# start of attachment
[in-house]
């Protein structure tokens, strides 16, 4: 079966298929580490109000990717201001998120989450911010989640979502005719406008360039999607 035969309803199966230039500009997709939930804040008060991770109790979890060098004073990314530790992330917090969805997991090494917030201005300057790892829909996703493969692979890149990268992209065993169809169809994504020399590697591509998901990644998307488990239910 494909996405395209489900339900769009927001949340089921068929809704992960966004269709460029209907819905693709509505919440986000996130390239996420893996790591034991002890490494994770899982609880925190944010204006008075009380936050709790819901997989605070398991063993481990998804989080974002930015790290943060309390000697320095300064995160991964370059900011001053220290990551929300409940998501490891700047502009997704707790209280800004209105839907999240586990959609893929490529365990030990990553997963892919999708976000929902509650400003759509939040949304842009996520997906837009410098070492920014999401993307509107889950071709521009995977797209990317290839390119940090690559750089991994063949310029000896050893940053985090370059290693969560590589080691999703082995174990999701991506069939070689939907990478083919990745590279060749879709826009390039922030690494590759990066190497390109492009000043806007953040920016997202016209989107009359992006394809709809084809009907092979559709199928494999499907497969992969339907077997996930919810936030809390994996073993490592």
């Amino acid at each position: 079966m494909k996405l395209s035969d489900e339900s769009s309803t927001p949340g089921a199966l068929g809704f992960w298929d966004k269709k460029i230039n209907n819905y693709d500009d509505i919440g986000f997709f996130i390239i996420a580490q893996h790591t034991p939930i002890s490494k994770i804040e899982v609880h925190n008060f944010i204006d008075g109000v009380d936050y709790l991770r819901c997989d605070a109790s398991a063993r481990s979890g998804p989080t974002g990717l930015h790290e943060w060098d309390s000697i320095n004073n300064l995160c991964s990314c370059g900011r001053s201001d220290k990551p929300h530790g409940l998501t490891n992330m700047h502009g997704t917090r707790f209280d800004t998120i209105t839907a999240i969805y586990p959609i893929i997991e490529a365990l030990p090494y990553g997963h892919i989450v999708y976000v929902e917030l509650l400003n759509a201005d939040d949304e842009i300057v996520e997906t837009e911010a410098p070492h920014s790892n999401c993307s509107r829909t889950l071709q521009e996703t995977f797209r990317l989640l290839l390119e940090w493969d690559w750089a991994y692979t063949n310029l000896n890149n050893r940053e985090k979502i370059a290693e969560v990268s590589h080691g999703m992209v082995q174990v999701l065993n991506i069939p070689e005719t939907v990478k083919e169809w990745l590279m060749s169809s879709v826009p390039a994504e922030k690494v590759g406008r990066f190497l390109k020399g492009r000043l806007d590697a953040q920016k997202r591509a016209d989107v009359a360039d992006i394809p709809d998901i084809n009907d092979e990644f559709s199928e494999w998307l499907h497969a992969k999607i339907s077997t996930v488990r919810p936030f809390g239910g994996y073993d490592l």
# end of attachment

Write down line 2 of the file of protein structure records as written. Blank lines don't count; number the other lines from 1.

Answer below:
């Protein structure tokens, strides 16, 4: 079966298929580490109000990717201001998120989450911010989640979502005719406008360039999607 035969309803199966230039500009997709939930804040008060991770109790979890060098004073990314530790992330917090969805997991090494917030201005300057790892829909996703493969692979890149990268992209065993169809169809994504020399590697591509998901990644998307488990239910 494909996405395209489900339900769009927001949340089921068929809704992960966004269709460029209907819905693709509505919440986000996130390239996420893996790591034991002890490494994770899982609880925190944010204006008075009380936050709790819901997989605070398991063993481990998804989080974002930015790290943060309390000697320095300064995160991964370059900011001053220290990551929300409940998501490891700047502009997704707790209280800004209105839907999240586990959609893929490529365990030990990553997963892919999708976000929902509650400003759509939040949304842009996520997906837009410098070492920014999401993307509107889950071709521009995977797209990317290839390119940090690559750089991994063949310029000896050893940053985090370059290693969560590589080691999703082995174990999701991506069939070689939907990478083919990745590279060749879709826009390039922030690494590759990066190497390109492009000043806007953040920016997202016209989107009359992006394809709809084809009907092979559709199928494999499907497969992969339907077997996930919810936030809390994996073993490592």